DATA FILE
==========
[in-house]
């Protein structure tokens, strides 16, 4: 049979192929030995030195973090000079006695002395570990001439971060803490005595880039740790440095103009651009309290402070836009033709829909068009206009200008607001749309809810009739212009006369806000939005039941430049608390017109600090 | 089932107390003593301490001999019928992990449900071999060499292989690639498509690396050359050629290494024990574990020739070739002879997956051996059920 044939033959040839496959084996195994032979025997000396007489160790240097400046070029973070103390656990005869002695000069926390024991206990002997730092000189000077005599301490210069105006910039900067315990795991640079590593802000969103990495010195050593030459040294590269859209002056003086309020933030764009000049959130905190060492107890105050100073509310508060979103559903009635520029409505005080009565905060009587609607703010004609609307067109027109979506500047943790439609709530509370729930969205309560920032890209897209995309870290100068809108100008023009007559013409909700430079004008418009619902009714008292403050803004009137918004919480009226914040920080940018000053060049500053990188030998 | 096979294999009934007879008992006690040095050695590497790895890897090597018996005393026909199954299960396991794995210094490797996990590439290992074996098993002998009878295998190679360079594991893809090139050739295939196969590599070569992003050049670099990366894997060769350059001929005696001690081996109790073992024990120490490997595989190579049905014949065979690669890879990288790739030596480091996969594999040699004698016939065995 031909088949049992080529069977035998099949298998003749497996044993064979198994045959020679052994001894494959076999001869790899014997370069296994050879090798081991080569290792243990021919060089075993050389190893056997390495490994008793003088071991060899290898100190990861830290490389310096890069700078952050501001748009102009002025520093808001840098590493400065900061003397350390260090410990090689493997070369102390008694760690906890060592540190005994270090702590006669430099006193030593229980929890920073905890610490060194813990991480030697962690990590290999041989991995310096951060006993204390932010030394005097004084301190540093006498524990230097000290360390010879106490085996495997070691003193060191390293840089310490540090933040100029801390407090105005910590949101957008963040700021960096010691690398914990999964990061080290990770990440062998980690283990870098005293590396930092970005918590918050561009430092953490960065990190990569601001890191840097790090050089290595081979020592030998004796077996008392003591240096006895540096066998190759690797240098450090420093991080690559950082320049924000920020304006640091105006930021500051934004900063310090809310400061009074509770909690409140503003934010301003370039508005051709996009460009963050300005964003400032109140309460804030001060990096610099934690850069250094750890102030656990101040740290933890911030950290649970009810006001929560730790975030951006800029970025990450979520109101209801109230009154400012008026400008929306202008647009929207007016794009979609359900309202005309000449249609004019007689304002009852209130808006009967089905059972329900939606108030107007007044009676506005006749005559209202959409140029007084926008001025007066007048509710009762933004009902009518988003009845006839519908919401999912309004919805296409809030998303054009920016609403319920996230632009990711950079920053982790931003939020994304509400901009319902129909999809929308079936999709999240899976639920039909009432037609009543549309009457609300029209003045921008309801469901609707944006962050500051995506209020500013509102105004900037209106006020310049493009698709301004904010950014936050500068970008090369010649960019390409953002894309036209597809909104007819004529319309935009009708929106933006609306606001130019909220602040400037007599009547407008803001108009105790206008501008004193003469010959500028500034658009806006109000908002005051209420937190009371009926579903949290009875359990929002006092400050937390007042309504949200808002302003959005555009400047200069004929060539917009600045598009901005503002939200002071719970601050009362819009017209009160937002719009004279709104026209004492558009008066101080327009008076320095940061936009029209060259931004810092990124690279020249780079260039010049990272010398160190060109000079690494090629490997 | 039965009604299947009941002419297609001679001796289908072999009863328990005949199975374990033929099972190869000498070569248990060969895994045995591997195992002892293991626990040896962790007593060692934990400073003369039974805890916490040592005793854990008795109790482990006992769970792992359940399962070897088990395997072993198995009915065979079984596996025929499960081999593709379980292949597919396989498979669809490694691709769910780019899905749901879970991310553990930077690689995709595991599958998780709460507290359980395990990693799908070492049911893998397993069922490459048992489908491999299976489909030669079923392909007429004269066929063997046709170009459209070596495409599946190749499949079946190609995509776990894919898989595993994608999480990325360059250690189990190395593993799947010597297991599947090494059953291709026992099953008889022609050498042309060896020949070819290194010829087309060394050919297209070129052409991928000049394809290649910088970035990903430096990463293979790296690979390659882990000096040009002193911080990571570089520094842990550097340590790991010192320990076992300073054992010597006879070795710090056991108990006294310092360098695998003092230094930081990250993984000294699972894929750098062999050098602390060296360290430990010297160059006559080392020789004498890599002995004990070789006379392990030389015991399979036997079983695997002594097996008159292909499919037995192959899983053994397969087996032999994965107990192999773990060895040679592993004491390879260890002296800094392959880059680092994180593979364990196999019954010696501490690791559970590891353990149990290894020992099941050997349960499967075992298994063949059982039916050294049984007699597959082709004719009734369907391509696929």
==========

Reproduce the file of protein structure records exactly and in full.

[in-house]
């Protein structure tokens, strides 16, 4: 049979192929030995030195973090000079006695002395570990001439971060803490005595880039740790440095103009651009309290402070836009033709829909068009206009200008607001749309809810009739212009006369806000939005039941430049608390017109600090 | 089932107390003593301490001999019928992990449900071999060499292989690639498509690396050359050629290494024990574990020739070739002879997956051996059920 044939033959040839496959084996195994032979025997000396007489160790240097400046070029973070103390656990005869002695000069926390024991206990002997730092000189000077005599301490210069105006910039900067315990795991640079590593802000969103990495010195050593030459040294590269859209002056003086309020933030764009000049959130905190060492107890105050100073509310508060979103559903009635520029409505005080009565905060009587609607703010004609609307067109027109979506500047943790439609709530509370729930969205309560920032890209897209995309870290100068809108100008023009007559013409909700430079004008418009619902009714008292403050803004009137918004919480009226914040920080940018000053060049500053990188030998 | 096979294999009934007879008992006690040095050695590497790895890897090597018996005393026909199954299960396991794995210094490797996990590439290992074996098993002998009878295998190679360079594991893809090139050739295939196969590599070569992003050049670099990366894997060769350059001929005696001690081996109790073992024990120490490997595989190579049905014949065979690669890879990288790739030596480091996969594999040699004698016939065995 031909088949049992080529069977035998099949298998003749497996044993064979198994045959020679052994001894494959076999001869790899014997370069296994050879090798081991080569290792243990021919060089075993050389190893056997390495490994008793003088071991060899290898100190990861830290490389310096890069700078952050501001748009102009002025520093808001840098590493400065900061003397350390260090410990090689493997070369102390008694760690906890060592540190005994270090702590006669430099006193030593229980929890920073905890610490060194813990991480030697962690990590290999041989991995310096951060006993204390932010030394005097004084301190540093006498524990230097000290360390010879106490085996495997070691003193060191390293840089310490540090933040100029801390407090105005910590949101957008963040700021960096010691690398914990999964990061080290990770990440062998980690283990870098005293590396930092970005918590918050561009430092953490960065990190990569601001890191840097790090050089290595081979020592030998004796077996008392003591240096006895540096066998190759690797240098450090420093991080690559950082320049924000920020304006640091105006930021500051934004900063310090809310400061009074509770909690409140503003934010301003370039508005051709996009460009963050300005964003400032109140309460804030001060990096610099934690850069250094750890102030656990101040740290933890911030950290649970009810006001929560730790975030951006800029970025990450979520109101209801109230009154400012008026400008929306202008647009929207007016794009979609359900309202005309000449249609004019007689304002009852209130808006009967089905059972329900939606108030107007007044009676506005006749005559209202959409140029007084926008001025007066007048509710009762933004009902009518988003009845006839519908919401999912309004919805296409809030998303054009920016609403319920996230632009990711950079920053982790931003939020994304509400901009319902129909999809929308079936999709999240899976639920039909009432037609009543549309009457609300029209003045921008309801469901609707944006962050500051995506209020500013509102105004900037209106006020310049493009698709301004904010950014936050500068970008090369010649960019390409953002894309036209597809909104007819004529319309935009009708929106933006609306606001130019909220602040400037007599009547407008803001108009105790206008501008004193003469010959500028500034658009806006109000908002005051209420937190009371009926579903949290009875359990929002006092400050937390007042309504949200808002302003959005555009400047200069004929060539917009600045598009901005503002939200002071719970601050009362819009017209009160937002719009004279709104026209004492558009008066101080327009008076320095940061936009029209060259931004810092990124690279020249780079260039010049990272010398160190060109000079690494090629490997 | 039965009604299947009941002419297609001679001796289908072999009863328990005949199975374990033929099972190869000498070569248990060969895994045995591997195992002892293991626990040896962790007593060692934990400073003369039974805890916490040592005793854990008795109790482990006992769970792992359940399962070897088990395997072993198995009915065979079984596996025929499960081999593709379980292949597919396989498979669809490694691709769910780019899905749901879970991310553990930077690689995709595991599958998780709460507290359980395990990693799908070492049911893998397993069922490459048992489908491999299976489909030669079923392909007429004269066929063997046709170009459209070596495409599946190749499949079946190609995509776990894919898989595993994608999480990325360059250690189990190395593993799947010597297991599947090494059953291709026992099953008889022609050498042309060896020949070819290194010829087309060394050919297209070129052409991928000049394809290649910088970035990903430096990463293979790296690979390659882990000096040009002193911080990571570089520094842990550097340590790991010192320990076992300073054992010597006879070795710090056991108990006294310092360098695998003092230094930081990250993984000294699972894929750098062999050098602390060296360290430990010297160059006559080392020789004498890599002995004990070789006379392990030389015991399979036997079983695997002594097996008159292909499919037995192959899983053994397969087996032999994965107990192999773990060895040679592993004491390879260890002296800094392959880059680092994180593979364990196999019954010696501490690791559970590891353990149990290894020992099941050997349960499967075992298994063949059982039916050294049984007699597959082709004719009734369907391509696929």